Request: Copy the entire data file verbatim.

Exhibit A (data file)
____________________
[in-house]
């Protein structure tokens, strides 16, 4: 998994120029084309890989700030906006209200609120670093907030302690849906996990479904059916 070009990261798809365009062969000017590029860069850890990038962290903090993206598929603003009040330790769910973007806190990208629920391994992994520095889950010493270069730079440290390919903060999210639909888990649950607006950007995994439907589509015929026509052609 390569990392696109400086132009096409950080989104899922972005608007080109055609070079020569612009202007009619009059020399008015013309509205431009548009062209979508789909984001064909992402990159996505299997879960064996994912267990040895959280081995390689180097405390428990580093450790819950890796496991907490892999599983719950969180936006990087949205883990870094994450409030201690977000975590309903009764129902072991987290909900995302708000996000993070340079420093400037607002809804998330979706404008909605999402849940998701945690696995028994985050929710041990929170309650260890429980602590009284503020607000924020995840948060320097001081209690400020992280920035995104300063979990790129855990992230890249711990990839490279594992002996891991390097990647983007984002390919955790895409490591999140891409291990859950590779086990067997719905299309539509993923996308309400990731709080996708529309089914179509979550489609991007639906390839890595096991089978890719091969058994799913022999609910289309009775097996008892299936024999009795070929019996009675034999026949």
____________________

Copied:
[in-house]
């Protein structure tokens, strides 16, 4: 998994120029084309890989700030906006209200609120670093907030302690849906996990479904059916 070009990261798809365009062969000017590029860069850890990038962290903090993206598929603003009040330790769910973007806190990208629920391994992994520095889950010493270069730079440290390919903060999210639909888990649950607006950007995994439907589509015929026509052609 390569990392696109400086132009096409950080989104899922972005608007080109055609070079020569612009202007009619009059020399008015013309509205431009548009062209979508789909984001064909992402990159996505299997879960064996994912267990040895959280081995390689180097405390428990580093450790819950890796496991907490892999599983719950969180936006990087949205883990870094994450409030201690977000975590309903009764129902072991987290909900995302708000996000993070340079420093400037607002809804998330979706404008909605999402849940998701945690696995028994985050929710041990929170309650260890429980602590009284503020607000924020995840948060320097001081209690400020992280920035995104300063979990790129855990992230890249711990990839490279594992002996891991390097990647983007984002390919955790895409490591999140891409291990859950590779086990067997719905299309539509993923996308309400990731709080996708529309089914179509979550489609991007639906390839890595096991089978890719091969058994799913022999609910289309009775097996008892299936024999009795070929019996009675034999026949």